Tremor of self-consciousness kept Monica in dread of being watched and suspected. Few people were present to-day, and after exchanging formal words with Bevis, she moved away to talk with the hostess. Not till half an hour had passed did she venture to obey the glances which her all but avowed lover cast towards her in conversation. He was so much at ease, so like what she had always known him, that Monica asked herself whether she had not mistaken the meaning of his homage. One moment she hoped it might be so; the next, she longed for some sign of passionate devotion, and thought with anguish of the day, now so near, when he would be gone for ever. This, she ardently believed, was the man who should have been her husband. Him she could love with heart and soul, could make his will her absolute law, could live on his smiles, could devote herself to his interests. The independence she had been struggling to assert ever since her marriage meant only freedom to love. If she had understood herself as she now did, her life would never have been thus cast into bondage.

“The girls,” Bevis was saying, “leave on Thursday. The rest of the week I shall be alone. On Monday the furniture will be stowed away at the Pantechnicon, and on Tuesday—off I go.”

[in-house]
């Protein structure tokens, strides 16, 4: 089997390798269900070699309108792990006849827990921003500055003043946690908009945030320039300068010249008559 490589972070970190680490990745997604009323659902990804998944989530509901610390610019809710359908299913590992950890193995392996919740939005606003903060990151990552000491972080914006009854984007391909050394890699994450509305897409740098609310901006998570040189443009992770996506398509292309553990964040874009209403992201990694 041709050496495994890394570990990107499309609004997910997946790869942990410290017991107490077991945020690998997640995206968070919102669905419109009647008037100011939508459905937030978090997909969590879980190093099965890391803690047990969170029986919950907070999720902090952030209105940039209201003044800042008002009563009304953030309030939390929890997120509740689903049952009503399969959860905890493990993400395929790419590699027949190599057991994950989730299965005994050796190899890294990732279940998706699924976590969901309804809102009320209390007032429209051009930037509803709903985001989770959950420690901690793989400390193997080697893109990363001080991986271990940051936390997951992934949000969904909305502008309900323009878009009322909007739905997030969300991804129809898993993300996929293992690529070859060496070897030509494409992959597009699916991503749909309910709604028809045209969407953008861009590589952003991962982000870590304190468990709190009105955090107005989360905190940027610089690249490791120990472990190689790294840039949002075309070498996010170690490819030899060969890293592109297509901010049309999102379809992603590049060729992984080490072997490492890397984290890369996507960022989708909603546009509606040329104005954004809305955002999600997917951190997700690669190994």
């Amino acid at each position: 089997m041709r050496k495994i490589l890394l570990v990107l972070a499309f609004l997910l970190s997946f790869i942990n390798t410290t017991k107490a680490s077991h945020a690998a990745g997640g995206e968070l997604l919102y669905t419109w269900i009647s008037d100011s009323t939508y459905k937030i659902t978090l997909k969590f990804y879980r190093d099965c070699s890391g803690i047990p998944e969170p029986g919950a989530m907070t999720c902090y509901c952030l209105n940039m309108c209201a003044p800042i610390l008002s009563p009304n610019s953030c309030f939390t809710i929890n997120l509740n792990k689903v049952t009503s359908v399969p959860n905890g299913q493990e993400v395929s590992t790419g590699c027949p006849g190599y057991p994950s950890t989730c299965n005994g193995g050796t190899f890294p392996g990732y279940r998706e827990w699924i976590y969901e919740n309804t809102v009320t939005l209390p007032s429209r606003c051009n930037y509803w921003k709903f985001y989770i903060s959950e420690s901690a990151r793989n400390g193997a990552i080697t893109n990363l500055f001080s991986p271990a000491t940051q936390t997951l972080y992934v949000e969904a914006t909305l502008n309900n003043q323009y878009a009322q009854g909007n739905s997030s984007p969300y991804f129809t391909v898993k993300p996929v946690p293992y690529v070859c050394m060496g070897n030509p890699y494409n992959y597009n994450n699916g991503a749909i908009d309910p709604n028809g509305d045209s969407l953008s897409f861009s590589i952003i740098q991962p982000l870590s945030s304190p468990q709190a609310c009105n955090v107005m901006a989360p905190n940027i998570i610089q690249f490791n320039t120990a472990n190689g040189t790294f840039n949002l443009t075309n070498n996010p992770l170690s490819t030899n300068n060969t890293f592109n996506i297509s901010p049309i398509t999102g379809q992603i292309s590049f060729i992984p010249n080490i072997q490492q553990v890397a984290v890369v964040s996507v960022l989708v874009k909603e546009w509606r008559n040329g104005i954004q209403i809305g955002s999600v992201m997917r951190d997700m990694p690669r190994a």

A casual listener could have supposed that the prospect pleased him. Monica, with a fixed smile, looked at the other groups conversing in the room; no one was paying any attention to her. In the same moment she heard a murmur from her companion’s lips; he was speaking still, but in a voice only just audible.

“Come on Friday afternoon about four o’clock.”

Her heart began to throb painfully, and she knew that a treacherous colour had risen to her checks.

“Do come—once more—for the last time. It shall be just as before—just as before. An hour’s talk, and we will say good-bye to each other.”

She was powerless to breathe a word. Bevis, noticing that Mrs. Cosgrove had thrown a look in their direction, suddenly laughed as if at some jest between them, and resumed his lively strain of talk. Monica also laughed. An interval of make-believe, and again the soft murmur fell upon her ear.

“I shall expect you. I know you won’t refuse me this one last kindness. Some day,” his voice was all but extinguished, “some day—who knows?”